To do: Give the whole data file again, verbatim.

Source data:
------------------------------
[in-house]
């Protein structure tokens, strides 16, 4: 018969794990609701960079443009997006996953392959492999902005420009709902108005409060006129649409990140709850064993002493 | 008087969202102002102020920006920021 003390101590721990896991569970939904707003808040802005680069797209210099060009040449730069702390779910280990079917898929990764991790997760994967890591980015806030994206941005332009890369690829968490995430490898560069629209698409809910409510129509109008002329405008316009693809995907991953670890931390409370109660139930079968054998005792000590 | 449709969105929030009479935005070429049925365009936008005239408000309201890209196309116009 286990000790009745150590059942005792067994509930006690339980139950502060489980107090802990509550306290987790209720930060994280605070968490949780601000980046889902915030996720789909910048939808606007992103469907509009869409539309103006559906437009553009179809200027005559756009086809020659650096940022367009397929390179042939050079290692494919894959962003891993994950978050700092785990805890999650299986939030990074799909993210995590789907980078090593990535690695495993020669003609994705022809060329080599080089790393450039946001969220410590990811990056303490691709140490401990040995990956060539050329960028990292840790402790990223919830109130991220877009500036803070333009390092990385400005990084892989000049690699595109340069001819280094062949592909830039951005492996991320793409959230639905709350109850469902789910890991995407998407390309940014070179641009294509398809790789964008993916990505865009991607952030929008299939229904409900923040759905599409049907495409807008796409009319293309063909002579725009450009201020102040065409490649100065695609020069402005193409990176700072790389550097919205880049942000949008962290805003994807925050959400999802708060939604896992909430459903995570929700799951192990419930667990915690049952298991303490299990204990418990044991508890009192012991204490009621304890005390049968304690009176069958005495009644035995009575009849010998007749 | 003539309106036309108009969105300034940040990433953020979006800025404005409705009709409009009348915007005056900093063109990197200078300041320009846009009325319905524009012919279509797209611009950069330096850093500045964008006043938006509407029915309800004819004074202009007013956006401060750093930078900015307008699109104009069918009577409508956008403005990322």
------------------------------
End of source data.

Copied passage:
[in-house]
């Protein structure tokens, strides 16, 4: 018969794990609701960079443009997006996953392959492999902005420009709902108005409060006129649409990140709850064993002493 | 008087969202102002102020920006920021 003390101590721990896991569970939904707003808040802005680069797209210099060009040449730069702390779910280990079917898929990764991790997760994967890591980015806030994206941005332009890369690829968490995430490898560069629209698409809910409510129509109008002329405008316009693809995907991953670890931390409370109660139930079968054998005792000590 | 449709969105929030009479935005070429049925365009936008005239408000309201890209196309116009 286990000790009745150590059942005792067994509930006690339980139950502060489980107090802990509550306290987790209720930060994280605070968490949780601000980046889902915030996720789909910048939808606007992103469907509009869409539309103006559906437009553009179809200027005559756009086809020659650096940022367009397929390179042939050079290692494919894959962003891993994950978050700092785990805890999650299986939030990074799909993210995590789907980078090593990535690695495993020669003609994705022809060329080599080089790393450039946001969220410590990811990056303490691709140490401990040995990956060539050329960028990292840790402790990223919830109130991220877009500036803070333009390092990385400005990084892989000049690699595109340069001819280094062949592909830039951005492996991320793409959230639905709350109850469902789910890991995407998407390309940014070179641009294509398809790789964008993916990505865009991607952030929008299939229904409900923040759905599409049907495409807008796409009319293309063909002579725009450009201020102040065409490649100065695609020069402005193409990176700072790389550097919205880049942000949008962290805003994807925050959400999802708060939604896992909430459903995570929700799951192990419930667990915690049952298991303490299990204990418990044991508890009192012991204490009621304890005390049968304690009176069958005495009644035995009575009849010998007749 | 003539309106036309108009969105300034940040990433953020979006800025404005409705009709409009009348915007005056900093063109990197200078300041320009846009009325319905524009012919279509797209611009950069330096850093500045964008006043938006509407029915309800004819004074202009007013956006401060750093930078900015307008699109104009069918009577409508956008403005990322």